“We find it is unlikely that either the domain name system or the authoritative root zone file (the “address book” for the top-level domain) is U.S. Government property under Article IV.”

    Here is what jumped out at me.
    We know that this report was reviewed by a number of lawyers and politicians.
    When lawyers hedge by saying “it is unlikely” raises red flags.

    • John Berryhill

      “When lawyers hedge by saying “it is unlikely” raises red flags.”

      Absent a Supreme Court decision on point, it is generally the case that lawyers will examine the relevant law and opine as to whether an outcome is likely or unlikely. Quite obviously a court can decide whatever it wants to decide.

      Take, for example, the proposition that was raised relative to Ted Cruz’ eligibility to run for US president, having been born in Canada. I believe it is unlikely he would have been found ineligible in the event the Supreme Court got its hands on such a dispute. In general, the 14th Amendment defines two ways to become a citizen – by birth or naturalization – and Cruz was entitled to be a US citizen having been born abroad to a US citizen. That, again in my opinion, would be the likely outcome.

      But since the US Supreme Court has never directly ruled on that question – whether a US citizen born abroad qualifies under Article II – then the only thing a lawyer can do is to look at various cases having some relevance to the question, and determine what the court would “likely” do.

      Certainly there are arguments that could be made the other way, and one of Cruz’s primary opponents said that he had “really good lawyers” who believed differently. That same primary opponent also suggested that Cruz’s father was involved in the assassination of JFK, and also had “investigators in Hawaii” who could prove that the current president is also ineligible by reason of birth circumstances.

      The only people who can say, with absolute certainty, what the law is, are the nine – oh, excuse me – eight justices of the Supreme Court. A lawyer can be 99.99% sure what they would rule (or even decline to hear) on a given question, but it may surprise you to learn that sometimes courts do surprising things.

      But, since a case on this question would not reach the Supreme Court until next term, and the court only has eight members, perhaps you might tell us – with certainty – who will be appointing the next justice to the Supreme Court. If you can’t do that, then I don’t see how you could know, with any degree of certainty, what such a court might rule on a novel issue. After all, the appointment might be made with the guy who has “really good lawyers” who believe that Cruz was not eligible to run for president. Strange things can happen.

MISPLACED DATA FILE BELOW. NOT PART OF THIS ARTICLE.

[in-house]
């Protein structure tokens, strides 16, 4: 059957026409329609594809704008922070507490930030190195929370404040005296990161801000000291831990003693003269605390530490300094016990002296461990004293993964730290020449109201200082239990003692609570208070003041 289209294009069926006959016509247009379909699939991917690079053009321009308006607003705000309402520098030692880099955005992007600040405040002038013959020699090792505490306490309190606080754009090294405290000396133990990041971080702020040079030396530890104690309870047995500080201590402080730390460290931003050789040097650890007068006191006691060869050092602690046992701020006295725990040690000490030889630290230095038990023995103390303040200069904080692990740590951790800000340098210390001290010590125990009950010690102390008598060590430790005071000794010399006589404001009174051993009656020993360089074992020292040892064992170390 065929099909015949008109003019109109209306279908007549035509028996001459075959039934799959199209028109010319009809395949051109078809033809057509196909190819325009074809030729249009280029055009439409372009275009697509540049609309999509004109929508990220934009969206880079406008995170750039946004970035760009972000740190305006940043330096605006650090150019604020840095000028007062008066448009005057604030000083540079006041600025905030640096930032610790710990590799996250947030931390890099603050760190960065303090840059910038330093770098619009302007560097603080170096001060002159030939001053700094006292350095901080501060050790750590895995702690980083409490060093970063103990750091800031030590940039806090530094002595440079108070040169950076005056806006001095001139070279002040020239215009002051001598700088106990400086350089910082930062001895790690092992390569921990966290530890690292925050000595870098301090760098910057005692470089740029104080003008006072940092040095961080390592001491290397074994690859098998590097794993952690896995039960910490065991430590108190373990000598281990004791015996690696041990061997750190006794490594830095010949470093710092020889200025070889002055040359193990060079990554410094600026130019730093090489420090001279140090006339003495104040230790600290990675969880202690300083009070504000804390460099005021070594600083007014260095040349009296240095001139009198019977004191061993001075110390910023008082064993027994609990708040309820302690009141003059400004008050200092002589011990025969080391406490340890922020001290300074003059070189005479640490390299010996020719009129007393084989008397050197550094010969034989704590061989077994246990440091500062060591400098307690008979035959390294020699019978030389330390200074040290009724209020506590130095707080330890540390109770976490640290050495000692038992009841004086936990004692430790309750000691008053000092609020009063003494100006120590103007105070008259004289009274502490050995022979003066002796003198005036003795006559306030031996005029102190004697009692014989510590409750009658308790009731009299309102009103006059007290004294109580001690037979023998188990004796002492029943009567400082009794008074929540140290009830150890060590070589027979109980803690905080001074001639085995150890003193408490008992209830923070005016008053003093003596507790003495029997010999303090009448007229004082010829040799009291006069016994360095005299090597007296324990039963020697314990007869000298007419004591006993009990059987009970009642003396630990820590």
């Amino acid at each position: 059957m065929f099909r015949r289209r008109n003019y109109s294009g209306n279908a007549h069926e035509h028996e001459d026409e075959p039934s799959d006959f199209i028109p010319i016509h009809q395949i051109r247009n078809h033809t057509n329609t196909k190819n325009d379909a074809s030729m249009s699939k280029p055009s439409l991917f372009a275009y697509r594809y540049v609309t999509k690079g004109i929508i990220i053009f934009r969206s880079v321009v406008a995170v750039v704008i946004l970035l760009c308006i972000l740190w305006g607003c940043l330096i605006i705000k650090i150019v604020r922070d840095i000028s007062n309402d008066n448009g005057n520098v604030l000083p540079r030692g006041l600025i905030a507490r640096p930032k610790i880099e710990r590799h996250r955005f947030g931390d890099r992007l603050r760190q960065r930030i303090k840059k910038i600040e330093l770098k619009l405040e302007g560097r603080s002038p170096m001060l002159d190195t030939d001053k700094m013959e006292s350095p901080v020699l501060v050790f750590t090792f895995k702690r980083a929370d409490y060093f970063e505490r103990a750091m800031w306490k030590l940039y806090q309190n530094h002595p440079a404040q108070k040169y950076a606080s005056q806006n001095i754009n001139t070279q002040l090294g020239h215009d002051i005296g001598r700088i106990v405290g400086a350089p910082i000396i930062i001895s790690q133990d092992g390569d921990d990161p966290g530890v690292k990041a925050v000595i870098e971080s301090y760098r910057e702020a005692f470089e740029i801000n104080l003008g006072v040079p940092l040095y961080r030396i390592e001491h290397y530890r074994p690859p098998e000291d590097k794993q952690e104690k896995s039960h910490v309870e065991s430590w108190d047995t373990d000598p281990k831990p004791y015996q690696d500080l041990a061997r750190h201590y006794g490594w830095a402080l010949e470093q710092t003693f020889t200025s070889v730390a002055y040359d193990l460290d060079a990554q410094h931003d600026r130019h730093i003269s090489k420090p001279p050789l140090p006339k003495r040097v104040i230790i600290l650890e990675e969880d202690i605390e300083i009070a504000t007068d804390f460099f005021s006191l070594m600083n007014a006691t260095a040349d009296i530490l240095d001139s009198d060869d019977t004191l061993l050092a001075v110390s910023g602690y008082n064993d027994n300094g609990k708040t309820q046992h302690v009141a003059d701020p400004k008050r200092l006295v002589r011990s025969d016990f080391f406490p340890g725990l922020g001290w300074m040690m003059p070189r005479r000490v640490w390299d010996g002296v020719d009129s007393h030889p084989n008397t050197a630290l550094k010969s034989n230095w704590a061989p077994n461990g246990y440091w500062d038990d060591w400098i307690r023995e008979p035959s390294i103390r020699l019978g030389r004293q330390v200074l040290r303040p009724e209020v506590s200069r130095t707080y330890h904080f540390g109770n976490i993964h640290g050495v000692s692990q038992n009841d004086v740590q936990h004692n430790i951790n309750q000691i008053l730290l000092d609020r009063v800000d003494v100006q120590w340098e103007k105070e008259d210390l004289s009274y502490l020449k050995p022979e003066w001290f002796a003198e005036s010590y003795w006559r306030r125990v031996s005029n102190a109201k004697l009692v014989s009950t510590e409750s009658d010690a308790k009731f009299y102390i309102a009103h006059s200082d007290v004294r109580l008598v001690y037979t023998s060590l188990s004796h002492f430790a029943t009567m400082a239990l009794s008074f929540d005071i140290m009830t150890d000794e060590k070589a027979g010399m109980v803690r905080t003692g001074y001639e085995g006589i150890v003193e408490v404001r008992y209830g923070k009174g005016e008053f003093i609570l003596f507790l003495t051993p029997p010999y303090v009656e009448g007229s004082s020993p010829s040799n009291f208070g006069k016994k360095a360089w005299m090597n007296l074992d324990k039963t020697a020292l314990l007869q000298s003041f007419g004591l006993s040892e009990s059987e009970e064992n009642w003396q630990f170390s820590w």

3. Christian

    From page 4:

    “Although it is unlikely that NTIA’s planned actions would violate the Constitution, we acknowledge that the proposed transition would result in NTIA surrendering the role that the U.S. Government has played in some form for nearly 50 years. Today, NTIA exercises both broad contractual oversight and specific contractual control regarding the IANA functions and domain name system, a role described by the global multistakeholder community and NTIA itself as providing “stewardship,” an “accountability backstop,” and a “safety net.” Congress may wish to take steps to address the broader issues raised by the transition if it believes there should continue to be direct U.S. oversight and control. This opinion expresses no views on the merits of the proposed transition.”

  4. John Berryhill


    “John – Point taken. I don’t believe most people who oppose the transition do so solely on the premise of Obama’s stance. On the flip side, most people who propose the transition do not do so due to Cruz’s stance…..”

    I think you may have missed my point. Those who “propose” the transition did so in the late 1990’s leading up to the creation of ICANN for the explicit purpose of carrying out the transition. At that point in time, Sen. Cruz was not an elected official, but a lawyer in private practice working for the National Rifle Association and working to impeach President Clinton. So, no, of course disagreement with his position has nothing to do with him, since it is a project which began long before he had any national significance.

    Sen. Cruz does, however, frame the transition as the “Obama giveaway of the internet” which is patently false, since the project long pre-dates the transition, and his rhetoric on the subject is designed to resonate purely on an emotional level with persons who dislike President Obama, by conveying the false impression that this is a “new” thing.

    And, again, whatever one’s opinion of the transition may be, or may have been for the last nearly two decades of work toward it, it is amusing to see the general political alignment of those who are fighting tooth and nail to preserve one of Vice President Gore’s signature accomplishments in having this function established under NTIA in the first place – and also about which they have simultaneously lampooned him for years.

    But somehow I don’t think you are going to see Cruz change from “fighting the Obama giveaway” to “preserving Al Gore’s internet”, but that is a more honest description of what Cruz is up to.

  5. John

    Oh, what a surprise…

    An office under the current administration issued an opinion in line with what the administration is trying to railroad through past Congress.

    Recently I saw a great Facebook meme making the rounds which takes a scene from the movie “Goodfellas” showing Ray Liotta and another ostensibly laughing hysterically while the caption reads: